Saturday, March 28, 2009

Gaza and Darfur: Some people matter more than others

By Savo Heleta

This is from the Sudan Tribune.

March 25, 2009 — The recent conflict between Israel and Hamas in Gaza created fury and protests around the globe and especially in the Arab and Muslim world. A number of countries in the Middle East and North Africa saw some of the largest demonstrations in their history that condemned the killings of civilians and children by the Israeli forces.

At the same time, the Middle Eastern media, such as Al Jazeera, had a 24/7 coverage of the conflict.

One has to wonder why the Darfur conflict has never received similar attention.

Since 2003, Sudan’s western province of Darfur is an epicenter of a conflict between the mainly African rebels and the Arab-controlled government of Sudan and its proxy militias.

As in Gaza, the civilians in Darfur are paying the highest price. It is estimated that over the last six years about 200,000 people have died in Darfur from fighting, starvation, and diseases. The United Nations and aid agencies estimate that over two million Darfurians, out of a population of about six million, are currently living in refugee camps.

Even in the grimmest moments in Darfur, in 2003 and 2004, when the entire communities have been brutally destroyed by the government forces and their militias, a very few people in the Arab and Muslim world protested and condemned the killings of innocent Darfurians. Up to this day, not one Arab or Muslim leader has publicly criticized Sudan’s actions and atrocities in Darfur.

Suffering in the hands of an Arab regime

The Sudanese ruling elite portrays itself as an Arab regime both at home and abroad. Some would say this helps explain the lack of concern for the Darfur conflict in the Arab world. However, both sides in Darfur are Muslim and Darfurians, both Arabs and Africans, are Sudan’s most devout Muslims.

Rami Khouri, a Lebanese journalist, thinks that the silence in the Arab world "is not specific to Darfur or Sudan, but rather reflects a wider malaise that has long plagued the region: Arab governments tend to stay out of each other’s way when any one of them is accused of wrongdoing, and most Arab citizens have been numbed into helplessness in the face of public atrocities or criminal activity in their societies."

This changes only when Muslims suffer in the hands of non-Muslims – Americans, Russians, Serbs, or Israelis, to name a few. Then the Arab and Muslim governments and organizations are very active in condemning the atrocities while citizens show solidarity with the victims and demonstrate against "crusaders, infidels, or Zionists."

But when Muslims suffer on a large scale in the hands of an Arab regime, then there is barely any condemnation of the violence and crimes in the Arab and Muslim world.

Even though millions of innocent Muslims have been the victims in Darfur over the last six years, the fact that they are the victims of an Arab regime seems to prevent the Arab public and governments from often even acknowledging the suffering and humanitarian catastrophe in Darfur.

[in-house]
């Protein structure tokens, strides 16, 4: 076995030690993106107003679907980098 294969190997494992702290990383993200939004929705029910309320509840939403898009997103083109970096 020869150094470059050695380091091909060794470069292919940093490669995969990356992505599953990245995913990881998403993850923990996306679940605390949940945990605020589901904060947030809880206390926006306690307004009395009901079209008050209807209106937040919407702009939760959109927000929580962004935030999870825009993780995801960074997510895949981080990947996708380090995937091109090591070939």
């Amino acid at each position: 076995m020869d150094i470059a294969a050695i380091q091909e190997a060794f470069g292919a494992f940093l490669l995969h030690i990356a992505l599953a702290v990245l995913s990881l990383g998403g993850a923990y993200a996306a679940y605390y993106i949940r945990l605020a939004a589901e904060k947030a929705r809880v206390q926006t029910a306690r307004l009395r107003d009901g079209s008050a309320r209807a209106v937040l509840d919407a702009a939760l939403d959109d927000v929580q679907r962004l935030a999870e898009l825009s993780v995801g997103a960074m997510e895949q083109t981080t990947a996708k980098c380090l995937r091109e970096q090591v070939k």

Darfurians matter less than Gazans

Ahmed Hussein Adam, the spokesperson of the Justice and Equality Movement, currently the most powerful Darfur rebel movement, have condemned the killings in Gaza but "observed with deep regret and sorrow the political, diplomatic, and humanitarian mobilizations for the civilians in Gaza, while [the Arab countries] adopted a dismissive attitude for the safety and security of civilians in Darfur."

Adam says that it is shameful that many in the Arab world seem to "consider blood of the people of Darfur [to be] less important than the blood of the people of Gaza."

Abdel Wahid Al-Nur, the leader of one faction of the Darfur rebel Sudan Liberation Movement, thinks that "if the Arab and Islamic countries mobilized 10% of what they [have done recently] for Gaza," they could have stopped the suffering of millions in Darfur long time ago.

Throughout the Darfur conflict, the Arab League stood by Sudan and defended its dismal actions. When the International Criminal Court’s prosecutor decided to seek an arrest of Sudan’s president for the alleged war crimes and genocide committed in Darfur, the League slammed the move and called it an "unbalanced stance."

After the International Criminal Court issued an arrest warrant for Omar al-Bashir for war crimes and crimes against humanity in Darfur, the Arab and Muslim world continued to support the Sudanese regime. Prince Saud Al-Faisal, the Saudi Arabian foreign minister, said his country "stands by Sudan with our heart and soul" despite the indictment.

In the aftermath of the recent Gaza conflict, however, the Arab League immediately called on the United Nations to "form an international committee to investigate Israeli crimes in Gaza and set up a criminal court to try Israeli war criminals."

It is appalling that the people of Darfur, who have suffered unspeakable atrocities since 2003, do not matter to many in the Arab and Muslim world only, it seems, because their tormentors are Arab Muslims and not Jews or Christians.

The killings of children and civilians in Gaza have be condemned in the strongest terms possible. But what about the innocent people in Darfur and their anguish and suffering? They are human beings, too!

Savo Heleta is the author of "Not My Turn to Die: Memoirs of a Broken Childhood in Bosnia" (March 2008, AMACOM Books, New York). He holds an Mphil degree in Conflict Transformation and Management from Nelson Mandela Metropolitan University in Port Elizabeth, South Africa.

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